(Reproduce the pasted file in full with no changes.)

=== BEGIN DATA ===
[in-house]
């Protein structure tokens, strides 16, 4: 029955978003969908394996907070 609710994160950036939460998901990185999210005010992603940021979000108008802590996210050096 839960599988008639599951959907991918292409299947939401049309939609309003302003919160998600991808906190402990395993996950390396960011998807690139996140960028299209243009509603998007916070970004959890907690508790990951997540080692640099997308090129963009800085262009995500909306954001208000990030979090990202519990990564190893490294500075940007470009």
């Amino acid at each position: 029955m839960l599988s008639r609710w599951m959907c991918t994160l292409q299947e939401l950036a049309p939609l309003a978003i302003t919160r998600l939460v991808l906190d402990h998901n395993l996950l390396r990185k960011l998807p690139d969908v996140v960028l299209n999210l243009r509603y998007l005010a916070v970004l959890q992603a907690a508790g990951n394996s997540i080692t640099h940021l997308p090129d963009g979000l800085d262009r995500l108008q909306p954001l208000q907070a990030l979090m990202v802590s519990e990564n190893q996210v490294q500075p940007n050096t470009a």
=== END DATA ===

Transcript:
[in-house]
């Protein structure tokens, strides 16, 4: 029955978003969908394996907070 609710994160950036939460998901990185999210005010992603940021979000108008802590996210050096 839960599988008639599951959907991918292409299947939401049309939609309003302003919160998600991808906190402990395993996950390396960011998807690139996140960028299209243009509603998007916070970004959890907690508790990951997540080692640099997308090129963009800085262009995500909306954001208000990030979090990202519990990564190893490294500075940007470009």
């Amino acid at each position: 029955m839960l599988s008639r609710w599951m959907c991918t994160l292409q299947e939401l950036a049309p939609l309003a978003i302003t919160r998600l939460v991808l906190d402990h998901n395993l996950l390396r990185k960011l998807p690139d969908v996140v960028l299209n999210l243009r509603y998007l005010a916070v970004l959890q992603a907690a508790g990951n394996s997540i080692t640099h940021l997308p090129d963009g979000l800085d262009r995500l108008q909306p954001l208000q907070a990030l979090m990202v802590s519990e990564n190893q996210v490294q500075p940007n050096t470009a």